Last year, I became aware of the numerous barred owl nests throughout Cherokee Park, as well. I was one among many in that regard. The barred owls became an attraction, especially because their nests hosted owlets. There were, by my count, three nests I was aware of throughout the park: one at the edge of the woods along Cherokee Road and two above Beargrass Creek. This spring, the pairs of great horned owls in both Cherokee and Cave Hill came to everyone’s attention, with social media playing a role. A few visitors posted photographs. In good weather, the posts drew small crowds. 

The fascination of onlookers I have seen beneath these nests — photographers, birders, even parents bringing their children — is palpable. There is something in the owl that touches a deep part of us, and the fact of owls nesting so close to us encourages a new relationship to the wild and what is, at heart, a symbol. We have known the owl our whole lives, through fables, through nature programs, but we may never have seen one at such proximity. To be able to do so in the city is fortunate.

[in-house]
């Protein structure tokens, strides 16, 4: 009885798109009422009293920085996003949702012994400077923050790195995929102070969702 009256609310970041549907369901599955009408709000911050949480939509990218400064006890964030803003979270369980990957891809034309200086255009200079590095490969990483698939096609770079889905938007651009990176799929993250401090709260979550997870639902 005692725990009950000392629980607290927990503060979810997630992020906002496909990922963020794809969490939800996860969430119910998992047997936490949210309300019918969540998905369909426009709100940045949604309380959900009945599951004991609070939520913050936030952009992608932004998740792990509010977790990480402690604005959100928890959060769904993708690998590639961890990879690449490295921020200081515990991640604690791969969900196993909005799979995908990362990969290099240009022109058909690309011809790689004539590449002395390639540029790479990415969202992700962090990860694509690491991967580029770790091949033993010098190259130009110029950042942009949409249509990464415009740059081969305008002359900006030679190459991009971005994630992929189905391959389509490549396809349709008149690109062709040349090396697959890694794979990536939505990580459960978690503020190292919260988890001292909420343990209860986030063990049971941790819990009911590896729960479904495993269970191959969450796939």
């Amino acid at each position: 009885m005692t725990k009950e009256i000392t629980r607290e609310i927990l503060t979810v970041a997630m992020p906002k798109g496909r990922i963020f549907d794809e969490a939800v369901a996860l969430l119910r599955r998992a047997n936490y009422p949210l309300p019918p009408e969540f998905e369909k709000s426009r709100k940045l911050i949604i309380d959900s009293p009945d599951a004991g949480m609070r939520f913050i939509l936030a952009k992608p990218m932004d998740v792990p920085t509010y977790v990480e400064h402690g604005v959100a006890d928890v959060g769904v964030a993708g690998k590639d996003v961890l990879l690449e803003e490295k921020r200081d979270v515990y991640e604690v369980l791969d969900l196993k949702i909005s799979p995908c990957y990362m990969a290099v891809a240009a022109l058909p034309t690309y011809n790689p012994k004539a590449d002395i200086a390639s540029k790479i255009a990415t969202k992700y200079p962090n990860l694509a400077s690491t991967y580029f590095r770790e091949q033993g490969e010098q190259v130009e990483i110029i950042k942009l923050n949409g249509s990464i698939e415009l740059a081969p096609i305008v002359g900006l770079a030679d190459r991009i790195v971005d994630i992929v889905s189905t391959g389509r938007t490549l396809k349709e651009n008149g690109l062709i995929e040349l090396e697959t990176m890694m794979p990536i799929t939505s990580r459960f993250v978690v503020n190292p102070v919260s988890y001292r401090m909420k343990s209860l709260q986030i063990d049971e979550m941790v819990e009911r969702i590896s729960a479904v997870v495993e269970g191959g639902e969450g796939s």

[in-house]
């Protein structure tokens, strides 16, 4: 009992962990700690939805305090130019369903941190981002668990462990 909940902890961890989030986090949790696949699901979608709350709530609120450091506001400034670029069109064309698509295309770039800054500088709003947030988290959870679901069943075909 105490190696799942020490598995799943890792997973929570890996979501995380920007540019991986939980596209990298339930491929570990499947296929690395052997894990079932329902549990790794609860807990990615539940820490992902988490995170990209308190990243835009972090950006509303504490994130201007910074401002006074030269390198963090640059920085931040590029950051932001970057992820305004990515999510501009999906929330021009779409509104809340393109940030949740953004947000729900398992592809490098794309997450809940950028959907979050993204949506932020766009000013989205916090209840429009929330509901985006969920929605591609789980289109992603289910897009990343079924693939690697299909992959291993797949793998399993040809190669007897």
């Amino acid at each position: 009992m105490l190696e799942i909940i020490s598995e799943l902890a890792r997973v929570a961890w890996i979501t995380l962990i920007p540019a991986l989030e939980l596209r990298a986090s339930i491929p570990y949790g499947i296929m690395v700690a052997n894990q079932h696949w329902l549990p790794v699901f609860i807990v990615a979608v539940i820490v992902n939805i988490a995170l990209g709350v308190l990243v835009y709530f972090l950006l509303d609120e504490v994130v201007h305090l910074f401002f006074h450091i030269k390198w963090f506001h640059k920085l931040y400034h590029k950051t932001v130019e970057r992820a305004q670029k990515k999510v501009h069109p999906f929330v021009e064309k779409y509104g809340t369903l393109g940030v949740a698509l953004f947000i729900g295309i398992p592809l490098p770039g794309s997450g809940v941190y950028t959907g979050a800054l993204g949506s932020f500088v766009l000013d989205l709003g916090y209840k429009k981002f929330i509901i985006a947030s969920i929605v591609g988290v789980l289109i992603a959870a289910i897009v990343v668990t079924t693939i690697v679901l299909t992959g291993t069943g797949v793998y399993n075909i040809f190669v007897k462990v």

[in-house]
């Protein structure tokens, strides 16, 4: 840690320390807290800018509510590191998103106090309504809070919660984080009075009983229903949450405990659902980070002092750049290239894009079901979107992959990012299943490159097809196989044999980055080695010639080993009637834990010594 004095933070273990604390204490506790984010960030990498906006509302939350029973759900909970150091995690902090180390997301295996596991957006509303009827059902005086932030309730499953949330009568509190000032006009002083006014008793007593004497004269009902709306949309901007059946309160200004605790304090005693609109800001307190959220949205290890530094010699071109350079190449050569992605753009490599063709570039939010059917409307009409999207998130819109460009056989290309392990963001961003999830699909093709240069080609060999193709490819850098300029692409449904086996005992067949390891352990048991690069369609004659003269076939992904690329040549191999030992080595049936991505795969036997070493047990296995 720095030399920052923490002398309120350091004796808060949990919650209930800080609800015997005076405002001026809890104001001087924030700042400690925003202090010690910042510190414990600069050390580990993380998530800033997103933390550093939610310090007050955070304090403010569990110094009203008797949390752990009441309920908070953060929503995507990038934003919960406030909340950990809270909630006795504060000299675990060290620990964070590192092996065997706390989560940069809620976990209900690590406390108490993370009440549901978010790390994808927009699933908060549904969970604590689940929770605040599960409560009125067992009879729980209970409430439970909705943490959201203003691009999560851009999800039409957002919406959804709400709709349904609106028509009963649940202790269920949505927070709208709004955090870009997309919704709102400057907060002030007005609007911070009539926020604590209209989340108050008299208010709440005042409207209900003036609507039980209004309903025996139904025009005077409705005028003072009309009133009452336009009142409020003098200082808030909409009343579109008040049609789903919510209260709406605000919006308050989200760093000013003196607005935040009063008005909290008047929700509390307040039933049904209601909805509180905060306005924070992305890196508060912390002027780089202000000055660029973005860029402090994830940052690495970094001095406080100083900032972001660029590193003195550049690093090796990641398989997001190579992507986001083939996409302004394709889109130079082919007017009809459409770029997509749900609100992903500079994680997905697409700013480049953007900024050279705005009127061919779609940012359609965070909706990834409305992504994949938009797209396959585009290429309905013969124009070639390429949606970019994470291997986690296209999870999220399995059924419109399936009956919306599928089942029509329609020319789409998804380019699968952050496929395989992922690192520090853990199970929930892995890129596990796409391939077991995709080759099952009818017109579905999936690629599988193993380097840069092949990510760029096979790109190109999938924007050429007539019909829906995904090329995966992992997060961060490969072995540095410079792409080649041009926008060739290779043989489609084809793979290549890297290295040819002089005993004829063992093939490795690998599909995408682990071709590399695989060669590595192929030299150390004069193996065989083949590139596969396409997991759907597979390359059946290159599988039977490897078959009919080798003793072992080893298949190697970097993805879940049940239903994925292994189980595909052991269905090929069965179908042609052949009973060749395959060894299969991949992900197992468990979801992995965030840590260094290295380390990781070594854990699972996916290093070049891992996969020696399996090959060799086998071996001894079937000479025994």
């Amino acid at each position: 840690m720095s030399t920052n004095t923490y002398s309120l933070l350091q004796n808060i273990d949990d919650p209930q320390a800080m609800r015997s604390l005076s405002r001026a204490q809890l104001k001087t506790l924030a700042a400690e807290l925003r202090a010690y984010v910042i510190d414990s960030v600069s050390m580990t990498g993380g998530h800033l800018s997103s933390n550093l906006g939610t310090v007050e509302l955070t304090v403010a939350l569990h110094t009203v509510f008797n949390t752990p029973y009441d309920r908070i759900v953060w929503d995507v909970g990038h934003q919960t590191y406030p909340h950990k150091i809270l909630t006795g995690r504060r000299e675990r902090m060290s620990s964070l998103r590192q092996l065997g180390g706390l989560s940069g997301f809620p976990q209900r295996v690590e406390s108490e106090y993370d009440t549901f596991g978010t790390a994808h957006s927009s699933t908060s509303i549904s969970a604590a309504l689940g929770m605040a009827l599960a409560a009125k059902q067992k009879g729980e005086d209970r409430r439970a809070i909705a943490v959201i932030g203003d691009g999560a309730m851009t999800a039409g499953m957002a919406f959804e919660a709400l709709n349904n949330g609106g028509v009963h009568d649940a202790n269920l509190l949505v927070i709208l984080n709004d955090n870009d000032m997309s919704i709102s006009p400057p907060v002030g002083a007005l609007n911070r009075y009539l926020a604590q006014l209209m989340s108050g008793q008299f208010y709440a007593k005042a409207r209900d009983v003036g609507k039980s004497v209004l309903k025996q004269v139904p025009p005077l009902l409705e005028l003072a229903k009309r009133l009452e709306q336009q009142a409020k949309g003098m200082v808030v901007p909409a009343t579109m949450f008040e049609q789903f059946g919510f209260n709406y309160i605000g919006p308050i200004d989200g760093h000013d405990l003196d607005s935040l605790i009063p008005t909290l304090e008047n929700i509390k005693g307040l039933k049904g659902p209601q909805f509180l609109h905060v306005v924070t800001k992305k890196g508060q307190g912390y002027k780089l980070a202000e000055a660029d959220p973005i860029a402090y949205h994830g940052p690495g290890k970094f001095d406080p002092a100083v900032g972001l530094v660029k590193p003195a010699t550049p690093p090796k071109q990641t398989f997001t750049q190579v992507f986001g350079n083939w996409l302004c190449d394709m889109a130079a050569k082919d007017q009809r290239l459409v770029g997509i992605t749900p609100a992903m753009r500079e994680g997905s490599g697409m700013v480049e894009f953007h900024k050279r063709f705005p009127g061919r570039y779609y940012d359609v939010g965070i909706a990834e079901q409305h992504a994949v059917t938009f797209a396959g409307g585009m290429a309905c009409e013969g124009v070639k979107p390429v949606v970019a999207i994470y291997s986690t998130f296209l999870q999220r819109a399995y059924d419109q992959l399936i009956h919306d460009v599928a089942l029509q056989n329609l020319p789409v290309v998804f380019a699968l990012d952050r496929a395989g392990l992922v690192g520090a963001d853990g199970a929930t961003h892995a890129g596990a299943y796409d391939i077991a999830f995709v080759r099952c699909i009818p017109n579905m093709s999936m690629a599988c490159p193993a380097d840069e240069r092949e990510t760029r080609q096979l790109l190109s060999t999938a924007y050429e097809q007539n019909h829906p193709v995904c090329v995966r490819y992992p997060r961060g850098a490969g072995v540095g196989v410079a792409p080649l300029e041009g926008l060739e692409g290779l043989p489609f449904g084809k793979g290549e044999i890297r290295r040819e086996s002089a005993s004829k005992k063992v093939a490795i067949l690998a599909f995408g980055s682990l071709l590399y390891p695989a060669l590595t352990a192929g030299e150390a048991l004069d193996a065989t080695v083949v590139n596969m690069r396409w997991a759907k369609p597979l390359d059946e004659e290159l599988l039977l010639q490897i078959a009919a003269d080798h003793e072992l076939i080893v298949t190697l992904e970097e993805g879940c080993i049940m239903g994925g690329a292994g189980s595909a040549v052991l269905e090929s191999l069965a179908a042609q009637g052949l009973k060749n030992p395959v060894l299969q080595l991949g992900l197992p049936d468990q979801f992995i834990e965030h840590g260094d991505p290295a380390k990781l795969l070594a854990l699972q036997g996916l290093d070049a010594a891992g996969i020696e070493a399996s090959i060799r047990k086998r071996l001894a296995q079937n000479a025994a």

A simple and summative sentence that one man uttered beneath the beech trees in the park was exemplative of this interest: “I love owls,” he said, his eyes plying the canopy for the dark silhouettes of the birds. I wanted my daughter to see them, too. I thought she might come to love them in the same way I did. In any regard, the owls are an indication of many things. The health of a habitat. Climate change. Even our own intimacy with the landscape.